The message there is be vigilant in your visits to your Congressmen. Be vigilant in your visits to your local representatives, your mayors, your city councils. Be vigilant in those efforts because the more you are vigilant on those things and the more you put that information in front of them, it will pay off eventually.

Among the things we are working on today is Endangered Species Act reform. Of course, this is one of our major ones we are working on now. We have seen two small pieces of legislation that are starting to get some ground under them and gain some momentum that are going to change and have more science brought into the listing of an endangered species. You won't see a wholesale renovation of the Endangered Species Act. What you will see is a piecemeal approach to the Endangered Species Act. Go at it bit by bit, piece by piece, and try to fix this piece of legislation and this law that has been seriously infringing our rights for a long time.

Also, one of the major issues for us, and it will really depend on what happens in November how successful we are with this the next four years, is the permanent repeal of the "death tax." This is, of course, a major issue for everyone that owns property and anyone who hopes to pass this property on to their future generations. But a good example of how partnerships can work and how hopefully this partnership that we are hoping to start with the Property Rights Foundation of America will work is we partnered with a group, the American Family Business Institute, whose director you will be hearing from later today. Our partnership with the American Family Business Institute has helped bring an influx of needed funds and needed voices into their issue. This is an issue they have been taking a lead on for quite a while now, and our group has joined in with the American Family Business Institute. It has taken on their talking points and has given talking points to our members, and our members are now going and lobbying their Congressmen effectively on the issue because now we have the information we need. It is an issue that they have been taking the lead on for a long time, and we are just happy to go in and try to help them and partner with them when we can.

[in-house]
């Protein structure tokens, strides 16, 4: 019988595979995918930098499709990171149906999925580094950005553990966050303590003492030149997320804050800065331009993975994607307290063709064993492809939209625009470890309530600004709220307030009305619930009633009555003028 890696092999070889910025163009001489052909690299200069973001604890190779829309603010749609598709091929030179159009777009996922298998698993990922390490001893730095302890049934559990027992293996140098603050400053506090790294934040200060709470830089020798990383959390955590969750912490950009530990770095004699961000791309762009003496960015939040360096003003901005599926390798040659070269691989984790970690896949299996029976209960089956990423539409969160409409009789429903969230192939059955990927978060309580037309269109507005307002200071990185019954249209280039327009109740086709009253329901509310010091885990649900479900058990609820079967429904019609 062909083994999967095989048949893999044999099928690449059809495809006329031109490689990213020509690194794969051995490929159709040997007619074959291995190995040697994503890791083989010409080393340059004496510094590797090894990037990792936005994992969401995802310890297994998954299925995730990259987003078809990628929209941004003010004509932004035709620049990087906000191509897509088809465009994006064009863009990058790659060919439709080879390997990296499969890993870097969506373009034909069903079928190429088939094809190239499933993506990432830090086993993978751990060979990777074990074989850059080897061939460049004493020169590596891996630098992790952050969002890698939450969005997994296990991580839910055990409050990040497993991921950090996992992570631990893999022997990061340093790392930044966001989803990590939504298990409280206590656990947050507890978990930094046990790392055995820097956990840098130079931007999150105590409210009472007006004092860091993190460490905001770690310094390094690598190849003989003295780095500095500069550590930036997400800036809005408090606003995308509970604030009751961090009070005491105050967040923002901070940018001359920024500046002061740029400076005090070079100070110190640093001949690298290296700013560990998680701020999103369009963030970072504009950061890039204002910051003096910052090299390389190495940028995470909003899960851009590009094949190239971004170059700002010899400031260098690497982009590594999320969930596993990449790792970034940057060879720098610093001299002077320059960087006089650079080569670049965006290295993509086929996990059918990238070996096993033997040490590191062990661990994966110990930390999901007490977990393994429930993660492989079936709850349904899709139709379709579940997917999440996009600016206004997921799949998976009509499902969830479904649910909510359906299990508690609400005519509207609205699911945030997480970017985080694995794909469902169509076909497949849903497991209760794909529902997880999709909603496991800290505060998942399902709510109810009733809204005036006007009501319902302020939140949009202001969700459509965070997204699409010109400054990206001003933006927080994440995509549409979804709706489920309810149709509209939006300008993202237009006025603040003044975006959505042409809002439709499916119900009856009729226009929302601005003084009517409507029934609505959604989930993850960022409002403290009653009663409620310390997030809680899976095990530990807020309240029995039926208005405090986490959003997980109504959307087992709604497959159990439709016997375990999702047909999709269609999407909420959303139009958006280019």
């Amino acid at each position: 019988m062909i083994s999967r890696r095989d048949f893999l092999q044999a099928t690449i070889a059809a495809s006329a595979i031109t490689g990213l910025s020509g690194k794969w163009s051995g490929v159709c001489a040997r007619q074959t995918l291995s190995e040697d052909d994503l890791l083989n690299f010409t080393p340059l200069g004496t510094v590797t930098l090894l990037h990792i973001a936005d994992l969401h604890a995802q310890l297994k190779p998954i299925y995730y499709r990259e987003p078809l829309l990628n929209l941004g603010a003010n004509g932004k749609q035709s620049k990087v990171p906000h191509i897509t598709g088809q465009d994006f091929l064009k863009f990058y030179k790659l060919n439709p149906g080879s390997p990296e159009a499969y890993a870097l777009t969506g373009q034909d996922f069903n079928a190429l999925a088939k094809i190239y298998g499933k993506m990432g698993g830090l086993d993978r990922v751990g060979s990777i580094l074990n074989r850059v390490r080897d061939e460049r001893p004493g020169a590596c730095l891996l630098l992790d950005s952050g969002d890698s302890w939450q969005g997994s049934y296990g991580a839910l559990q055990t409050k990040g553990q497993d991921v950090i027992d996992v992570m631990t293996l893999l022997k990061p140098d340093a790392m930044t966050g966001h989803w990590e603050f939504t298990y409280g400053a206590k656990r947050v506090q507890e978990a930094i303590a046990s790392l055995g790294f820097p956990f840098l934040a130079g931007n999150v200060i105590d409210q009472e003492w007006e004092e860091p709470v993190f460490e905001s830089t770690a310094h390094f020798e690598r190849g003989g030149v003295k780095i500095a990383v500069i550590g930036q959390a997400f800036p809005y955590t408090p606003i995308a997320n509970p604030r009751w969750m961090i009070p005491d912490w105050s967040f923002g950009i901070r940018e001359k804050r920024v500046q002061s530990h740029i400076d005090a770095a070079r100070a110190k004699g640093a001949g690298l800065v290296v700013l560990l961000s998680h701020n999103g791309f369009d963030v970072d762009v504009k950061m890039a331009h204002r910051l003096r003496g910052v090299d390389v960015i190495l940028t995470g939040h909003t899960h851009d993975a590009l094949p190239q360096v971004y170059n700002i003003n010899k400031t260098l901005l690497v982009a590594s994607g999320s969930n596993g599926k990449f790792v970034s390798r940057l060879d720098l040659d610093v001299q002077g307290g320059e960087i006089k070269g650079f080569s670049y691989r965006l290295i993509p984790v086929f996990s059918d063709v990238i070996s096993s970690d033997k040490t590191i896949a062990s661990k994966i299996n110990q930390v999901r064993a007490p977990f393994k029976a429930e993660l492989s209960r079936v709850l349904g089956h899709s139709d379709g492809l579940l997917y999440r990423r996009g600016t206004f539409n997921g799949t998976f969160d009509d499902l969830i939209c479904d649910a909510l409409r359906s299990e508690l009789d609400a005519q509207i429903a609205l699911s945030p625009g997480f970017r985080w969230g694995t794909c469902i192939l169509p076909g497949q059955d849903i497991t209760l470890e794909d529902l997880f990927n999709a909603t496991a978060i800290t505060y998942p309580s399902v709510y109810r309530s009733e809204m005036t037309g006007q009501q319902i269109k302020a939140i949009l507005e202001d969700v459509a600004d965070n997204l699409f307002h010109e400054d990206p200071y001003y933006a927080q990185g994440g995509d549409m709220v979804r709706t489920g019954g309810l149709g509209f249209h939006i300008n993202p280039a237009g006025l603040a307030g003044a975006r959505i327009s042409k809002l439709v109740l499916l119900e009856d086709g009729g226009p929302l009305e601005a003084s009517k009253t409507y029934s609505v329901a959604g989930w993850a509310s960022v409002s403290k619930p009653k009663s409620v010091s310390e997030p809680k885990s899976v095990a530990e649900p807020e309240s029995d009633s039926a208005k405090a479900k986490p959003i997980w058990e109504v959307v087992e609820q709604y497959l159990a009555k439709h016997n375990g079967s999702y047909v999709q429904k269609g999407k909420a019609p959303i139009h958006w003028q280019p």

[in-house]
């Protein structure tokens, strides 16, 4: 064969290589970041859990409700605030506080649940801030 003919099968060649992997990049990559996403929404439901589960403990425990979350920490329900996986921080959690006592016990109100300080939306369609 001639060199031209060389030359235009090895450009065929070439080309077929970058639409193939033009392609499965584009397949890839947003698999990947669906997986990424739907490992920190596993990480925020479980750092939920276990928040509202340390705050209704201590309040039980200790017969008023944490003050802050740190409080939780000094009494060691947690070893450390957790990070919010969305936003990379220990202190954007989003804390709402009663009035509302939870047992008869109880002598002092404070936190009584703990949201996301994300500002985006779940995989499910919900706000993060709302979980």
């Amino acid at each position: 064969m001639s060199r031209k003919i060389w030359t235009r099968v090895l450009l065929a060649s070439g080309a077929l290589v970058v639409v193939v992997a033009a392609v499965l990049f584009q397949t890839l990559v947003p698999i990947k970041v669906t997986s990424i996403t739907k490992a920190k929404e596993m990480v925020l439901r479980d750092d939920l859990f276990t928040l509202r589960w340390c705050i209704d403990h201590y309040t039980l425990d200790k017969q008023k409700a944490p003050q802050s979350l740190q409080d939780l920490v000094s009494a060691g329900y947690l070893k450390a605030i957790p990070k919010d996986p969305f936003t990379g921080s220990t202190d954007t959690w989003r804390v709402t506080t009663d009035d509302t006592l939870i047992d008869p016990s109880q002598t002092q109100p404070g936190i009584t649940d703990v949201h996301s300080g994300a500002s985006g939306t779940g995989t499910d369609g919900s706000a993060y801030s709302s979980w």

That is the main thing I wanted to bring forth today. By working together we can have a greater impact on leaders in Congress. When you think about that statement by Rep. Pombo that I gave you at the beginning of the talk, leaders in Congress today need educating. It is very important that they understand the importance of private property rights and how private property rights plays in our heritage and the founding of our nation and how important it is to our economy today. FLA has been an active advocate in protection of all of our rights for over sixty years and we need your help. We need the help of every private landowner that is out there. We have, like I said, 10,000 members right now. That sounds like a large number, but when you think about that number I gave you from Georgia, 660,000 private landowners just in Georgia managing timber, we are not being as effective as we could be. What is important right now is that these organizations right now are working for you. These organizations all need your help in order to be effective. Please do. We have a full time lobbyist in Washington, DC.

As Carol mentioned, we do an annual fly-in in Washington, DC. The fly-in in 2005 will be in March. We bring our members there. We set up their appointments with their Congressmen. We have a briefing session where we get everybody up to speed on the issues and send people like myself and our lobbyists and our government affairs team with those members to go lobby their Congressmen, and we are having an impact.

Just in conclusion, we are ready to work with you. I am going to be around for most of the conference this morning, but also use the information on how you can get in touch with us. I just encourage you all, like I said, to continue being vigilant in your efforts, because they will pay off. Thank you very much.

Back to:
Endangered Species - National PRFA Property Rights Conferences Regulatory Takings - National Forestry Issues
 

 PRFA Home Page
 

© 2004 Property Rights Foundation of America ®
All rights reserved. This material may not be broadcast, published, rewritten or redistributed without written permission.